Wednesday, August 06, 2008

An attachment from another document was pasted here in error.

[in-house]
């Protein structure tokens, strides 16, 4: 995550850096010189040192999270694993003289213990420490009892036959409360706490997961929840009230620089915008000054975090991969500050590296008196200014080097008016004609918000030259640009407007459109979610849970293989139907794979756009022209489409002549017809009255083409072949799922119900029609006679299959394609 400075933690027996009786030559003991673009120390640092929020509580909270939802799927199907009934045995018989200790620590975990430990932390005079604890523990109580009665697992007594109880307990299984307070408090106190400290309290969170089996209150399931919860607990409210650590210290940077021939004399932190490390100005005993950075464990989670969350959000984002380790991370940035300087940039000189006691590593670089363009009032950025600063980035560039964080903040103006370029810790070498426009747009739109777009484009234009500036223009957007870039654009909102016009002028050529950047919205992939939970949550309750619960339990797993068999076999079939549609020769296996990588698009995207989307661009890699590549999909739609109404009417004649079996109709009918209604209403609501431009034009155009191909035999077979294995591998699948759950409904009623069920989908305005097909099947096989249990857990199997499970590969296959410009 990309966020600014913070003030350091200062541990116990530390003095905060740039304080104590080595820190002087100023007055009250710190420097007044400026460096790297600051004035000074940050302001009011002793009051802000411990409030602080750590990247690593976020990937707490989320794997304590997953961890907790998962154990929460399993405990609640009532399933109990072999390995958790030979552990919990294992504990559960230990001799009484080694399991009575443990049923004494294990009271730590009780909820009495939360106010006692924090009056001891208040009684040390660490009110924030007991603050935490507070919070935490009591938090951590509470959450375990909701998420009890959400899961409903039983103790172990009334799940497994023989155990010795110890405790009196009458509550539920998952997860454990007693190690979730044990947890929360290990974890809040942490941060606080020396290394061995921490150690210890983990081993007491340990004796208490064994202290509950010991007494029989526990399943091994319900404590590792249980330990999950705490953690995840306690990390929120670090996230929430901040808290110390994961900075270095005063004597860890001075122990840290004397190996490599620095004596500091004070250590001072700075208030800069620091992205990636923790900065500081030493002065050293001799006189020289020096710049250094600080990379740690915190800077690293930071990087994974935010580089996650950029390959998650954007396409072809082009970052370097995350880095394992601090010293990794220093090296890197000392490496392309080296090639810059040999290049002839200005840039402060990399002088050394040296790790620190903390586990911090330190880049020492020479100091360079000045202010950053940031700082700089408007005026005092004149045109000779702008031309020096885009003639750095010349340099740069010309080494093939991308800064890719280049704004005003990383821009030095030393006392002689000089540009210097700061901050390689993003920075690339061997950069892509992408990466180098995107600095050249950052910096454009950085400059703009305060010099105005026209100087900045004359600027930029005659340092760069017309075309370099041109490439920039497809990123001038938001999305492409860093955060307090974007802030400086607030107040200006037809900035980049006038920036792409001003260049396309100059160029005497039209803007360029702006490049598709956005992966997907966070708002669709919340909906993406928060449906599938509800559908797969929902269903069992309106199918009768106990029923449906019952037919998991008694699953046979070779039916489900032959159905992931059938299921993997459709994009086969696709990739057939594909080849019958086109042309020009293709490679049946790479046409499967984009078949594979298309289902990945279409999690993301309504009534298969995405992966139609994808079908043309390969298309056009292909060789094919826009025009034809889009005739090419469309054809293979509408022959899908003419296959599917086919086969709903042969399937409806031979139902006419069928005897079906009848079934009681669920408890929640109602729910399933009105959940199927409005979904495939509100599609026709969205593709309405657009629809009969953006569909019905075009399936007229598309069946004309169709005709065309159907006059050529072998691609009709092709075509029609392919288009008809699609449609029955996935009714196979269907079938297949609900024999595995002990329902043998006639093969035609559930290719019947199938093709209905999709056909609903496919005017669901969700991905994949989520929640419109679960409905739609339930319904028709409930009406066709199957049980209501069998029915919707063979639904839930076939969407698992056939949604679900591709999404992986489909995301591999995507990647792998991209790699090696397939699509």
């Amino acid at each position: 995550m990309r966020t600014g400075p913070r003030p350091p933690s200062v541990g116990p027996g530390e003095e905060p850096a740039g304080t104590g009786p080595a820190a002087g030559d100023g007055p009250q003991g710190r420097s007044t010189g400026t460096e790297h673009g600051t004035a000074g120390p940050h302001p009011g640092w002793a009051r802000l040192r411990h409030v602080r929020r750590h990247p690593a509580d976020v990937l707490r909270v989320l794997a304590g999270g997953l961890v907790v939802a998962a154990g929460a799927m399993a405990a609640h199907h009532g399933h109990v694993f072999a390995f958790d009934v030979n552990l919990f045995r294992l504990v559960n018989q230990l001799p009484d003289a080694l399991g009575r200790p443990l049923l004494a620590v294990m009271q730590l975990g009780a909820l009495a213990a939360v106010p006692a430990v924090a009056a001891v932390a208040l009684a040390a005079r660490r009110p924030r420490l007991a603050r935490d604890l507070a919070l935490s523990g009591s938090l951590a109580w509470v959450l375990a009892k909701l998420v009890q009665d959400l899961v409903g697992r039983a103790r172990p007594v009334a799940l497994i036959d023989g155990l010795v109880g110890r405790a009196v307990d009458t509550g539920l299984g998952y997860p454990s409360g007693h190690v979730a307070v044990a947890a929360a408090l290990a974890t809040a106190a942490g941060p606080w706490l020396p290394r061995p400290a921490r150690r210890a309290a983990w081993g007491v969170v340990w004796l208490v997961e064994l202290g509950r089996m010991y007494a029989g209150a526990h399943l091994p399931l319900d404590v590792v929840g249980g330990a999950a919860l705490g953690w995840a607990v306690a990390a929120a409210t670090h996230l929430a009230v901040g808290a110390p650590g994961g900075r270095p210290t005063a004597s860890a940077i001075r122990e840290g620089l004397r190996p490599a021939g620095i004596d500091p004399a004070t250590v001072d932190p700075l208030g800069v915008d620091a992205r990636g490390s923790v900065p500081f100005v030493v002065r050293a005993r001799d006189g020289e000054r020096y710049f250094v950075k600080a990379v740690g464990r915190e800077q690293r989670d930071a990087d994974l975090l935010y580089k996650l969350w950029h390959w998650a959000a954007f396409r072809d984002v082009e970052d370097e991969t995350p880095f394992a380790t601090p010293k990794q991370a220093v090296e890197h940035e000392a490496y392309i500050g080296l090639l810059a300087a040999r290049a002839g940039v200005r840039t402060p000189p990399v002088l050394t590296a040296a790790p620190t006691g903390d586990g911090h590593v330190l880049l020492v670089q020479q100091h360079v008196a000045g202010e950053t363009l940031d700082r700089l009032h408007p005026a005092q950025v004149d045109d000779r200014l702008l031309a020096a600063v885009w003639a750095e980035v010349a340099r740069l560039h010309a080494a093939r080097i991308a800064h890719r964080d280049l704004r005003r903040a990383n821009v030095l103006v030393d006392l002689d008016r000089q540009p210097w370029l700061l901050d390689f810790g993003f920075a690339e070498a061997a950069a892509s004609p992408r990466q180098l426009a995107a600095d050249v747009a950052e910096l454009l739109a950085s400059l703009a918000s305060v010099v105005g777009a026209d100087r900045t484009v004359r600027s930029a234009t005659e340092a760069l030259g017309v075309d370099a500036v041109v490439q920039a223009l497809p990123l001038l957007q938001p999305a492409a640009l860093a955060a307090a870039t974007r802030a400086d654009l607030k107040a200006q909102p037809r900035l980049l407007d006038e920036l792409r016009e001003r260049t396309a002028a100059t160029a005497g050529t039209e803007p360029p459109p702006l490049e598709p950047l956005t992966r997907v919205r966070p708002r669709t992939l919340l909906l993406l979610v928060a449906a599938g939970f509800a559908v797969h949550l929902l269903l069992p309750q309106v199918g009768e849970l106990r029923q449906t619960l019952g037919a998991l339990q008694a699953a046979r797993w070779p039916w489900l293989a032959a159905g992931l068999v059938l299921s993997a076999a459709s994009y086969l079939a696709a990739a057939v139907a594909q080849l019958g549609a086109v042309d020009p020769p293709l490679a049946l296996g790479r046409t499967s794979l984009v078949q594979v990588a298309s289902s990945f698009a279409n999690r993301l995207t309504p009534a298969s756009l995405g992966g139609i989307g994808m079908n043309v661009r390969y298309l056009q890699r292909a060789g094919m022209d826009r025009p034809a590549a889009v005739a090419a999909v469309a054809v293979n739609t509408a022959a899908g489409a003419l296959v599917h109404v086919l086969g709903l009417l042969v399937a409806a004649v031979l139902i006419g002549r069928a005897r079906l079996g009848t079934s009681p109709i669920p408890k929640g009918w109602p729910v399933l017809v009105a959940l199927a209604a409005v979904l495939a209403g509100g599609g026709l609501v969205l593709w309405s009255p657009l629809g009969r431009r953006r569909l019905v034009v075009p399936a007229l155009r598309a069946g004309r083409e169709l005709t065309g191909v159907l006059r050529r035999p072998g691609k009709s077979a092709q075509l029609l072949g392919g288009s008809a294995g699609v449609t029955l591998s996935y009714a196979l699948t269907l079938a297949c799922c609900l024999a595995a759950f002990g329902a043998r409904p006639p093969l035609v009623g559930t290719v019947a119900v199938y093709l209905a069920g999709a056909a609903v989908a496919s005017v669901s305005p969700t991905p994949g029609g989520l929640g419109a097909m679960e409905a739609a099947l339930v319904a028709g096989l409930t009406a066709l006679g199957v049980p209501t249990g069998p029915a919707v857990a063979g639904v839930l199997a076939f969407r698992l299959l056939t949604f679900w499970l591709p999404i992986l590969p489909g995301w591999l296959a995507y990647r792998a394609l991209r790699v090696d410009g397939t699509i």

There is no question that the proper use of technology can increase the efficiency and effectiveness of how assets (such as money or people) are managed an organization. At times it can even make those involved with the organization more loyal and happier to be involved with them. Consider how much banks save by reducing the number of branches they open because their clients bank online (efficiency). Consider how the banks’ online service improve the communication flow from themselves and their customers and their customers back to them (effectiveness). Ask anyone who banks online if they would ever consider switching to a bank that does not allow them to bank online (loyalty). Nonprofits trying to integrate the use of technology are faced with burdens that they need to overcome. Barriers include cost, training and time. Professional grade software programs are often considered a luxury that the volunteers and the volunteer program don’t need. Despite the decrees made by most organizations that “our volunteers are our most important asset”, new investments in technology go first to the fundraisers and often run out before volunteer management is supported. I am not so naive to not comprehend the importance of fundraising. The staff salaries, rent, phone lines and the means in which services are delivered are in most cases funded by the work of the fundraiser(s). If we are going to tell volunteers that they are important to the organization however, then the organization ought to actually treat them as important and reduce the amount of lip-service given. Organizations need to ensure that they have a qualified Manager of Volunteers running their volunteer program and that manager needs access to the right resources to do her job effectively and efficiently. This includes funds for training, books, recognition and technology and the time to engage all of these. If the volunteers are one of your organizations most important assets, treat them that way. This doesn’t mean just being nice to them. It means that you take the management of the volunteers’ contributions of their time as seriously as you manage the financial contributions to the organization. Because of my involvement in the local community, I happen to attend a number of events where the CEO or ED speaks and almost every speach contains that poetic phrase about "our volunteers are our most important asset". I have got myself in hot water more than once by later asking the CEO or ED why it is that they make that claim when their managerial actions related to their volunteer program suggest the opposite.